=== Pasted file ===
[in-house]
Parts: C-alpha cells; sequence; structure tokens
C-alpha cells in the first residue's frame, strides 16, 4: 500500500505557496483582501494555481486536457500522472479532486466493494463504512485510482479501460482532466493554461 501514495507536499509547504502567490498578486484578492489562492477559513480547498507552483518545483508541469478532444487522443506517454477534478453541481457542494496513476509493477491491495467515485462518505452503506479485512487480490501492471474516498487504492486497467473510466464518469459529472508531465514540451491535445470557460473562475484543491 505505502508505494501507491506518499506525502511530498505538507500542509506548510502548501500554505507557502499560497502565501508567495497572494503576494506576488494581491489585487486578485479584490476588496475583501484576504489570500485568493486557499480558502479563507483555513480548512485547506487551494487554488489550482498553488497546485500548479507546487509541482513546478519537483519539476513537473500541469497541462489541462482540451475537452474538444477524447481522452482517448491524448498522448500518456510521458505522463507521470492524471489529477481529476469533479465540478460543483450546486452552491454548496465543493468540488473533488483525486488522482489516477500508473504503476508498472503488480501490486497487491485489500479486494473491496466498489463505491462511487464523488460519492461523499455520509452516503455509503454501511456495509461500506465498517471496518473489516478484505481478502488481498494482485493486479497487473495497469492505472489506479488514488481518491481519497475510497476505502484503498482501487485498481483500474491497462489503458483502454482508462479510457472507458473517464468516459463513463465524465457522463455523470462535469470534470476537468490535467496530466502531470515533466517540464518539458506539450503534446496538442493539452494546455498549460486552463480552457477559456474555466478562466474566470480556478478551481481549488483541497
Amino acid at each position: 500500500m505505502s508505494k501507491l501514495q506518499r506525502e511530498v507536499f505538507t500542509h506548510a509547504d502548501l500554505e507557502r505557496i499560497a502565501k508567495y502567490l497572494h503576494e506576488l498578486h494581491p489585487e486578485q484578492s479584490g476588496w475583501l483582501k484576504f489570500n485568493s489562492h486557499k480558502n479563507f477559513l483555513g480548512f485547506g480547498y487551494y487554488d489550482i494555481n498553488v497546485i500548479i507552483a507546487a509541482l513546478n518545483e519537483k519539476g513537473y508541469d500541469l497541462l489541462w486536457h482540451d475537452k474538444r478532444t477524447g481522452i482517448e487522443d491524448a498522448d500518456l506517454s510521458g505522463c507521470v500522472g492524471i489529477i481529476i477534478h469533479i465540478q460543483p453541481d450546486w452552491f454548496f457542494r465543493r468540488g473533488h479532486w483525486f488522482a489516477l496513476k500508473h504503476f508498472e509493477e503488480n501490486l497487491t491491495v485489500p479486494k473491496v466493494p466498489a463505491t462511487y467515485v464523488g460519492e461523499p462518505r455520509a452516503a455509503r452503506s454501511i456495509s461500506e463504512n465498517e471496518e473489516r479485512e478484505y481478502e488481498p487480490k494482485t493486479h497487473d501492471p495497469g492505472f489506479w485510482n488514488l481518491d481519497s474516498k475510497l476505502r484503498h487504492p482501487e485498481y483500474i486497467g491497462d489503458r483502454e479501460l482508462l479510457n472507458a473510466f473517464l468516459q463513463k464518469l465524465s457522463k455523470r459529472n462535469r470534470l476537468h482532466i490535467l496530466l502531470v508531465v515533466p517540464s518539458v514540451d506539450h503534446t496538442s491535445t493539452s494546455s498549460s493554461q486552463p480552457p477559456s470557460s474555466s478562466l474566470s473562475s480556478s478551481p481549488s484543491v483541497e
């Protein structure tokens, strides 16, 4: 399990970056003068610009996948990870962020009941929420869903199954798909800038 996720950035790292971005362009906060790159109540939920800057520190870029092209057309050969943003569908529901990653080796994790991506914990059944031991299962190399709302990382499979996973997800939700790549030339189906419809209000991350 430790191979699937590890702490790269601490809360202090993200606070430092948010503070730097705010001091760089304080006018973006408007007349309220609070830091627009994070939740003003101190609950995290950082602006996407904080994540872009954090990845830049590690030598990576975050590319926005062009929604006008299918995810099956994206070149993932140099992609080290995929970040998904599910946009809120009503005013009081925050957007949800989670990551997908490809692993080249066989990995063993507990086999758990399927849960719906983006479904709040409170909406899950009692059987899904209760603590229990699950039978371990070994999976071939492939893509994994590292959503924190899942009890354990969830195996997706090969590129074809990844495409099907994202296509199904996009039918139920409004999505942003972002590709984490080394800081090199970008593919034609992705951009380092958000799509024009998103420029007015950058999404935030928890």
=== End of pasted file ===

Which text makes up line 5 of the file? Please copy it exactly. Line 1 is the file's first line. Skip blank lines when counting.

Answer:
């Protein structure tokens, strides 16, 4: 399990970056003068610009996948990870962020009941929420869903199954798909800038 996720950035790292971005362009906060790159109540939920800057520190870029092209057309050969943003569908529901990653080796994790991506914990059944031991299962190399709302990382499979996973997800939700790549030339189906419809209000991350 430790191979699937590890702490790269601490809360202090993200606070430092948010503070730097705010001091760089304080006018973006408007007349309220609070830091627009994070939740003003101190609950995290950082602006996407904080994540872009954090990845830049590690030598990576975050590319926005062009929604006008299918995810099956994206070149993932140099992609080290995929970040998904599910946009809120009503005013009081925050957007949800989670990551997908490809692993080249066989990995063993507990086999758990399927849960719906983006479904709040409170909406899950009692059987899904209760603590229990699950039978371990070994999976071939492939893509994994590292959503924190899942009890354990969830195996997706090969590129074809990844495409099907994202296509199904996009039918139920409004999505942003972002590709984490080394800081090199970008593919034609992705951009380092958000799509024009998103420029007015950058999404935030928890």